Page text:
Martin, you are asking a very good question. I'm not a medical professional and I don't have a definitive answer for you, but let me tell you what I went through to arrive at the point where I did have a baseline number. I have CHF as a result of a bad heart attack. I was 61 at the time (am now 66) and I was at the low end of BMI-defined obesity. I'm 5'9" and weighed 235 at the time of my heart attack. I was traveling in another state on business when it happened so the cardiologists who saved me did not become my permanent care team. I was in the ICU for a week and when I left the hospital to fly home, my EF was 25%-30%. I had almost died and the heart attack scared the living hell out of me, so as soon as I got home, I started following the Ornish diet to the letter, and my weight started dropping almost immediately. I was losing 8-10 lbs. per month steadily. Now, during this time, I was also putting together my cardiac team in Raleigh, NC, where I live. My focus was on the heart attack and the stent, and I wasn't really focused on the fact that I also now had heart failure, and the heart failure aspect of my condition wasn't really being addressed yet. My new cardiology team in Raleigh at this point consisted of an interventional cardiologist and an electrophysiologist. I was told that I had heart failure, but the focus was really on getting the meds right for my post-heart attack needs. I was effortlessly losing weight, and this was documented in each of my several visits to the cardiologist in the first couple of months post-heart attack. I also charted my weight every day, and I still do to this day. So, because I was losing weight, the fluid retention aspect of CHF was not a concern at this point, and therefore, I was not put on a diuretic. 3 months after my heart attack.....and at this point, I had lost around 25 lbs, I woke up one morning and was feeling a tightness in my chest and shortness of breath, and I went to the ER to be on the safe side. They quickly determined that I was not having another heart attack, but rather, I had a pleural effusion.....fluid buildup surrounding my lungs. The pleura is a sack that surrounds your lungs, and the space within that sack was approximately half-filled with fluid. The fluid was pressing on my lungs, preventing them from fully expanding, thereby causing my shortness of breath. This was an acute heart failure episode, and I was in the hospital for 3 days as they used intravenous Lasix to remove this fluid. I lost about 10 lbs of fluid during this hospital stay. I was immediately prescribed a lasix pill that I was now to take daily as part of my heart-meds regimen. The weight I was at when I was discharged from the hospital was my new baseline weight. At this point, my interventional cardiologist felt I needed to have more care focussed on my heart failure and I was referred to the heart failure clinic at my hospital. So now, I have my interventional cardiologist, my electrophysiologist, and my CHF specialist. I continued to lose weight, and finally reached 180 lbs, which was a 55-pound weight loss from the time when I had my heart attack. I've bounced up and down between 180 and 190 for the past 5 years. I weigh myself twice a day and log it in my daily heart log. I take my oxygen saturation and heart rate twice a day, my BP twice a day, and weigh myself twice a day. I weigh myself in the evening because it is indicative of what I will weigh the next morning. Once I got the heart failure specialist, I was told to call them if my weight increased 3lbs or more overnight or 5 lbs or more in a 5 day period. They would instruct me on taking additional Lasix pills, usually for a period of a few days, to bleed off that extra fluid. Once my weight returned to the point it was before the sudden weight increase, I'd go back to my regular dose. This sudden weight gain would happen every few months. After going through this routine of talking to the heart failure clinic, I was told that I could now self-medicate if I had a sudden weight gain and that I should call the clinic if I was not able to bleed off the fluid. After about 3 years, Lasix started losing its consistent efficacy for me and I was changed to Torsemide, with has worked well consistently,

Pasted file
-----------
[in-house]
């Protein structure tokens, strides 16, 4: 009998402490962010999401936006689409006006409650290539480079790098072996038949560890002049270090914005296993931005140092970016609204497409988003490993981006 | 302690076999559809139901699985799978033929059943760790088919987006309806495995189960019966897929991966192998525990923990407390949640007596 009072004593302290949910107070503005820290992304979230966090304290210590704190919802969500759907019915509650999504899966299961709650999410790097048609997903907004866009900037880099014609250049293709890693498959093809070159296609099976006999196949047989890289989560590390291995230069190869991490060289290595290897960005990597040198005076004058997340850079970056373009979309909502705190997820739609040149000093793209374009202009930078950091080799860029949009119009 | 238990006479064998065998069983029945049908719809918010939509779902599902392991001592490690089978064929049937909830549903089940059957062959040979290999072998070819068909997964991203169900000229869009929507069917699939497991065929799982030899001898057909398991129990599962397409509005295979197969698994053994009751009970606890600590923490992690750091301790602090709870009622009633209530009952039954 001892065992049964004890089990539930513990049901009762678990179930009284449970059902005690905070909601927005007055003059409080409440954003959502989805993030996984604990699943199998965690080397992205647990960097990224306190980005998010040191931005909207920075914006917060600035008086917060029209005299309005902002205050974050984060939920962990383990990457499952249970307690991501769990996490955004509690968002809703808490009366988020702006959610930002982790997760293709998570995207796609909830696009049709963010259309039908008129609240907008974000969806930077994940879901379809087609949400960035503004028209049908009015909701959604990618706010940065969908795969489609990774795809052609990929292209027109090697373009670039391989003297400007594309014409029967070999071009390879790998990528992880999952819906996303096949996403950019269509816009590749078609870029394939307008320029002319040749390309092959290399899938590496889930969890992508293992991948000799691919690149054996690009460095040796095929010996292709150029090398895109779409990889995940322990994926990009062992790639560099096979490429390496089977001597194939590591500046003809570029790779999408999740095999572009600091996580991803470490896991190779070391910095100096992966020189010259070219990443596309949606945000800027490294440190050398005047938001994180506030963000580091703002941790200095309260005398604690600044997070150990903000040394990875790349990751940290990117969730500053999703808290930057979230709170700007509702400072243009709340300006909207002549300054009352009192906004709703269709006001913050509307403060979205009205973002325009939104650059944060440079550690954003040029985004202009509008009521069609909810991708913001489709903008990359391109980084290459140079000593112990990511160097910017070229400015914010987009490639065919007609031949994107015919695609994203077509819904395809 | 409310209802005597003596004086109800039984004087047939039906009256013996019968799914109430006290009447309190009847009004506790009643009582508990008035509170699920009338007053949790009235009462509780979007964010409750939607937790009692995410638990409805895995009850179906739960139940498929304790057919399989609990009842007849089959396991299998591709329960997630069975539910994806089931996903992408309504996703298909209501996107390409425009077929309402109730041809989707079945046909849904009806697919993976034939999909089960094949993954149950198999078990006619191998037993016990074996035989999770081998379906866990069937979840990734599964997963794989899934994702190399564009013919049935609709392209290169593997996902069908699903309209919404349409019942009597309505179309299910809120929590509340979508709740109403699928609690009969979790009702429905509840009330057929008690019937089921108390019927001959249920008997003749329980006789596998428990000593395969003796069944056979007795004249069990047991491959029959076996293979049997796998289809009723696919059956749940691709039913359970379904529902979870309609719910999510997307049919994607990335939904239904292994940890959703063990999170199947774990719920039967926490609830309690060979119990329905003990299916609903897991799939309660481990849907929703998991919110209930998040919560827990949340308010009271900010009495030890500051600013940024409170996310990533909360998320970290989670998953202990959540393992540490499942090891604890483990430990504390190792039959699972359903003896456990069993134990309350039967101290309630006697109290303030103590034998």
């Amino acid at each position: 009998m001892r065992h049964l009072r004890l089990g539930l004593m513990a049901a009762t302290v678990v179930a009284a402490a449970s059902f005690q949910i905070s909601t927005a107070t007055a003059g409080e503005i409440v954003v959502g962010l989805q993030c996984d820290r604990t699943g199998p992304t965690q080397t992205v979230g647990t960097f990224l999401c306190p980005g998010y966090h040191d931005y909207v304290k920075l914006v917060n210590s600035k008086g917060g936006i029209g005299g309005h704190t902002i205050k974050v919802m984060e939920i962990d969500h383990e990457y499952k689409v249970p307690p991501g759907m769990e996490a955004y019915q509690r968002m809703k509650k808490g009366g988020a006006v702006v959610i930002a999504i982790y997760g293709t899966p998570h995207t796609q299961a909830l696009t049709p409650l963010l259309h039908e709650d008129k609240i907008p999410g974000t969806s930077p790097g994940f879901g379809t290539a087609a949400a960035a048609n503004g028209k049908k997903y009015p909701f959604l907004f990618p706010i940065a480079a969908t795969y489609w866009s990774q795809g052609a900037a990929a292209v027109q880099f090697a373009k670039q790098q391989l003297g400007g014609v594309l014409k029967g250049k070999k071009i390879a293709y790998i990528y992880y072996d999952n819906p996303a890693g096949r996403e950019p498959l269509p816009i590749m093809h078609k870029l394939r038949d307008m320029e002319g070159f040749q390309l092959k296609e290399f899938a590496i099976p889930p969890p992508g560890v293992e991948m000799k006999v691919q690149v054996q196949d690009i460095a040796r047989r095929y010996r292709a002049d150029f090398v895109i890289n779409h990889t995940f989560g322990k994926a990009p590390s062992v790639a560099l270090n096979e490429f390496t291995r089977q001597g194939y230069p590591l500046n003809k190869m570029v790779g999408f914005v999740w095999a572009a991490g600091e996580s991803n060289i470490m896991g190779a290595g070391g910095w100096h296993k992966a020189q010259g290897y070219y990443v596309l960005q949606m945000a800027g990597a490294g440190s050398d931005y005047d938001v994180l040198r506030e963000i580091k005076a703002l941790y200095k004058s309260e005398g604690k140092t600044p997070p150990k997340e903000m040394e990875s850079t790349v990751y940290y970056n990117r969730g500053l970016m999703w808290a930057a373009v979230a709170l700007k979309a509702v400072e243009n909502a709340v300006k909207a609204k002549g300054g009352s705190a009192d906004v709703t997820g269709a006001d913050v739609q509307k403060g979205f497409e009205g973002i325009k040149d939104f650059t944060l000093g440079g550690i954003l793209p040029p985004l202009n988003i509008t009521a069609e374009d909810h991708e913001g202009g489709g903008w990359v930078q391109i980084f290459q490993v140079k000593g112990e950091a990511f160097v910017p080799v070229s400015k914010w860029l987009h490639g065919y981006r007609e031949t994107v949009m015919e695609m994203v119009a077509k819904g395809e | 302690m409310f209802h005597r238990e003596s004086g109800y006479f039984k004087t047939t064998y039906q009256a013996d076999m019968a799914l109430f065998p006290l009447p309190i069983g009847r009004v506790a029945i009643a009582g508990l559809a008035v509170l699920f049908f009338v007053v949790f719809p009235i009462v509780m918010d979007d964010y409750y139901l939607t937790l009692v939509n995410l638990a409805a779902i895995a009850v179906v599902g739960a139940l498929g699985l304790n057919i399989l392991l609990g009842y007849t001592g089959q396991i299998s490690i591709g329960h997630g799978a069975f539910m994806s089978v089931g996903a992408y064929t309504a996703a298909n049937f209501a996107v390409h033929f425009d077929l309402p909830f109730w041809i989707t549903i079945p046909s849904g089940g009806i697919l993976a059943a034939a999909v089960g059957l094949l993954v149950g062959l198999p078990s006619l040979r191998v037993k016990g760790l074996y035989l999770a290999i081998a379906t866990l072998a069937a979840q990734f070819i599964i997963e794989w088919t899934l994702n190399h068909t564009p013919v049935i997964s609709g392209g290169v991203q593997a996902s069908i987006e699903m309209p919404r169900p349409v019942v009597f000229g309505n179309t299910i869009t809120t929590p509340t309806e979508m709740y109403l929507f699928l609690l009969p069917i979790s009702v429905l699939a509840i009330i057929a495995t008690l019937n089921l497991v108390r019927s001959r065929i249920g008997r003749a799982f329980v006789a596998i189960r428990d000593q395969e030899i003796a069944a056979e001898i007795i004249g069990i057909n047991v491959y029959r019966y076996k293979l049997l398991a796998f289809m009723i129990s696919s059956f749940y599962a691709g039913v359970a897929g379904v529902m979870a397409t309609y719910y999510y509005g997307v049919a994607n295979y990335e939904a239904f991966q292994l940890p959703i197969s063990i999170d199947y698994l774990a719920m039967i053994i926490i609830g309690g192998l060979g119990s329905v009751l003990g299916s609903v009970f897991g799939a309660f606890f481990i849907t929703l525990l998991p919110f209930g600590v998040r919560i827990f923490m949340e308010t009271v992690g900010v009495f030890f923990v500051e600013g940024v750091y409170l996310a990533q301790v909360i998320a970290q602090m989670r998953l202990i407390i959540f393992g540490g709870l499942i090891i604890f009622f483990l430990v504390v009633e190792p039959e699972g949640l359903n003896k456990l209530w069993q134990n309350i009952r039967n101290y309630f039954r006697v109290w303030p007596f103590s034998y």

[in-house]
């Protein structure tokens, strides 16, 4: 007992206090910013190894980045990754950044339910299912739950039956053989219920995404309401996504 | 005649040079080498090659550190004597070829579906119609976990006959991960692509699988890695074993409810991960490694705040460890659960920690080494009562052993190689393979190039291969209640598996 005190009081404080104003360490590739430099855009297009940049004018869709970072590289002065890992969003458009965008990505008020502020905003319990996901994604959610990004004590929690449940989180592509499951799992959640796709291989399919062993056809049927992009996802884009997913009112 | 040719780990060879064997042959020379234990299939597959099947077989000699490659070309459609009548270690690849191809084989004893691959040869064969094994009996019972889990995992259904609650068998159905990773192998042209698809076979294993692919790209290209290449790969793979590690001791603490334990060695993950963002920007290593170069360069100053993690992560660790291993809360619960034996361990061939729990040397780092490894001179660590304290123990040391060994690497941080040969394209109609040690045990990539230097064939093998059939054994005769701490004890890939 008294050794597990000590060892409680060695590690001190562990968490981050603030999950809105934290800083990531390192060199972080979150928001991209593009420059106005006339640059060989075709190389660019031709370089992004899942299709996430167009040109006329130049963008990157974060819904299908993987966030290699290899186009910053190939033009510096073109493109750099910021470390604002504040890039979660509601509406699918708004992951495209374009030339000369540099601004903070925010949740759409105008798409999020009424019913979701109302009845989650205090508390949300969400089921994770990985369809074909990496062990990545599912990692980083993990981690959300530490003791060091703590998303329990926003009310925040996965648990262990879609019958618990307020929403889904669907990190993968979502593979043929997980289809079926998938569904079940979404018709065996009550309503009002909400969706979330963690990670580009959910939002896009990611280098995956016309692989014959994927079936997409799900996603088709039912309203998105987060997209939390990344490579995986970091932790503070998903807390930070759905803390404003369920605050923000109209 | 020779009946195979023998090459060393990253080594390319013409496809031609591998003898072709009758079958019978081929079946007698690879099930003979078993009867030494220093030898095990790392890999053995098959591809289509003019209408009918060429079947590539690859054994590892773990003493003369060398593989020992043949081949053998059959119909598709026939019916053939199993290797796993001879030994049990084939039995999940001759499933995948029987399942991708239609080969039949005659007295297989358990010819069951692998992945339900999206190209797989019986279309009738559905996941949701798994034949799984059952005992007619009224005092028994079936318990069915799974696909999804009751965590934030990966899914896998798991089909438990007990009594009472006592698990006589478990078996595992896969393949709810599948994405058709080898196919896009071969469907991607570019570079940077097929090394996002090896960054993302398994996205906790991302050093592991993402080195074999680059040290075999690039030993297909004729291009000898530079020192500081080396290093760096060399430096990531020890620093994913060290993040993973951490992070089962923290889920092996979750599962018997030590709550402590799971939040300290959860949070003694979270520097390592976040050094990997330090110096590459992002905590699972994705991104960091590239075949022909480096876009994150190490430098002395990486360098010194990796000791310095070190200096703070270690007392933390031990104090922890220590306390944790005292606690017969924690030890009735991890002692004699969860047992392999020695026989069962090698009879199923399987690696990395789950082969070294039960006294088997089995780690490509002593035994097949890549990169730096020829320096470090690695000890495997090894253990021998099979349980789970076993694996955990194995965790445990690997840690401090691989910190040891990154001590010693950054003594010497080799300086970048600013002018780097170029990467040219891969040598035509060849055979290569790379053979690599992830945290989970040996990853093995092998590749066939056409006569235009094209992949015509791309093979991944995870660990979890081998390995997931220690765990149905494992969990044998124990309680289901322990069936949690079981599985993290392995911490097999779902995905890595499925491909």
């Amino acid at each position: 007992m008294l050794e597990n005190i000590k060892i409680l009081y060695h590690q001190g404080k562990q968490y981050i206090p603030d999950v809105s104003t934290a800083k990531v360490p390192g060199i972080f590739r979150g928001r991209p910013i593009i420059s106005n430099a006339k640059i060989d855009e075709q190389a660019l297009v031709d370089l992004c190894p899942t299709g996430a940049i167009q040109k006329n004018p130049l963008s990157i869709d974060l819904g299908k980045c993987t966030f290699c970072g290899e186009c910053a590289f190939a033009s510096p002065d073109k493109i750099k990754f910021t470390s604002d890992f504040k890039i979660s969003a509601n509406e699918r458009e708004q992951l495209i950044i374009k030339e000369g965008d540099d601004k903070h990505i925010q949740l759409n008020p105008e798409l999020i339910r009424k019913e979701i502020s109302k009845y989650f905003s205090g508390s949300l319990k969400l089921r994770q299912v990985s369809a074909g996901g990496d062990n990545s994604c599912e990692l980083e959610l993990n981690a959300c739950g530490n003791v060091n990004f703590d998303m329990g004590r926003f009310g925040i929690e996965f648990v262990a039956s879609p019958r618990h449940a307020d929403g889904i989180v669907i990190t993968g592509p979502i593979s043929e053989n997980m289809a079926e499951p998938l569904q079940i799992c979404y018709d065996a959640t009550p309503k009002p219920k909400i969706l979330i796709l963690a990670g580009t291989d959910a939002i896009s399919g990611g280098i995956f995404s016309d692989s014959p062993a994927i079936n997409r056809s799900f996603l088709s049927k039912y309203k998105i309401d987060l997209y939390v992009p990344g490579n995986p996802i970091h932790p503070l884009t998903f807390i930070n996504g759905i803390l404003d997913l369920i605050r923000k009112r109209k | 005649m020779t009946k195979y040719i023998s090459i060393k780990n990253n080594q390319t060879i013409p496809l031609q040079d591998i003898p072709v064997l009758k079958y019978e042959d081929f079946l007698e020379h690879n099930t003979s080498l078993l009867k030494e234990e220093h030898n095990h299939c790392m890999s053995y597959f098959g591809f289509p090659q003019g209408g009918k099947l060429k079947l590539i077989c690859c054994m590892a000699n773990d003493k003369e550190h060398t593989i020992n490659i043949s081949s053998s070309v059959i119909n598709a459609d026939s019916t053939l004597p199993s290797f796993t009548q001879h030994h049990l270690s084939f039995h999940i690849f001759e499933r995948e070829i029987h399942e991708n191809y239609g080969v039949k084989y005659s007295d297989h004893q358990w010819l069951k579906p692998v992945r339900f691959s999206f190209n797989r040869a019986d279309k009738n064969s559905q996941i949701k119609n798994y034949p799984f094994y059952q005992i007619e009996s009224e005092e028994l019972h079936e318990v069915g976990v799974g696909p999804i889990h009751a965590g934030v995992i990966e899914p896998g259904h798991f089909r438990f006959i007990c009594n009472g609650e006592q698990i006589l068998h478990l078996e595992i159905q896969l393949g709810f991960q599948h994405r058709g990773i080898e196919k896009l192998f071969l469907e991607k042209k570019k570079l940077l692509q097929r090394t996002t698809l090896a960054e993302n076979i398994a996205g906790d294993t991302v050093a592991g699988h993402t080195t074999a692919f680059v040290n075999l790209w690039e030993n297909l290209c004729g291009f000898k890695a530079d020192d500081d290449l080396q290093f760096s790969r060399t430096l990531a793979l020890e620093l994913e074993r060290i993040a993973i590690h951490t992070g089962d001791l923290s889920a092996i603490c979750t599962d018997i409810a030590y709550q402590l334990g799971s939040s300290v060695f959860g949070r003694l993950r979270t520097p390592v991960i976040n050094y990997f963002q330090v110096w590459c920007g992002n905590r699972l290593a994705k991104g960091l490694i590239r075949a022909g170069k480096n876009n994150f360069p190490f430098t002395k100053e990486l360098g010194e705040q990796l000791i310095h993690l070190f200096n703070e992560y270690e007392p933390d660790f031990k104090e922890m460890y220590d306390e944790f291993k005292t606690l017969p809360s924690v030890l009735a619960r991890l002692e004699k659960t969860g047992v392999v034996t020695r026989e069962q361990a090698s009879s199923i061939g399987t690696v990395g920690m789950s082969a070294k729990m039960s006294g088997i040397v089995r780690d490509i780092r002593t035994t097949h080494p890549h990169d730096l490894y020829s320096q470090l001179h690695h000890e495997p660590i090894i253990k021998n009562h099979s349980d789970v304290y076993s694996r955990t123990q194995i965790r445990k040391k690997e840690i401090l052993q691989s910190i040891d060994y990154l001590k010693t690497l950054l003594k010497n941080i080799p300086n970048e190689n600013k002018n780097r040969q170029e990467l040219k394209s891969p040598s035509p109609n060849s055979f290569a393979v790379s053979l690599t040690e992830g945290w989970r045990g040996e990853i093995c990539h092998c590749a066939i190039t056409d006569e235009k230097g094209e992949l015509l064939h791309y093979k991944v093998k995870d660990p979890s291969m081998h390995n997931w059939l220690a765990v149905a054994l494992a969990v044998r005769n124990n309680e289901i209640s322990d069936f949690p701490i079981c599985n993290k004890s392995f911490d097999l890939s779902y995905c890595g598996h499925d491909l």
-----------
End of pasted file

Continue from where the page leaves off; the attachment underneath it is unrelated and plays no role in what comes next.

I'm very careful about my sodium intake with my diet. I religiously adhere to the <1500 mg sodium consumption limit recommended for CHF patients, and I am closer to 1000 mg than 1500 mg on a daily basis. If I go out to a restaurant (all restaurant food is LOADED with sodium), I make the best choices I can to reduce my salt intake and I may take a Torsemide pill when I get home if I can tell that I consumed too much salt. This is very important. If you are not paying attention to your sodium intake, you really need to. It makes a big difference. I'm a lousy cook, but I've had to learn, and I make all my food from scratch now. I look at all labels for sodium content (bread, for example....go with Ezekiel no-sodium bread).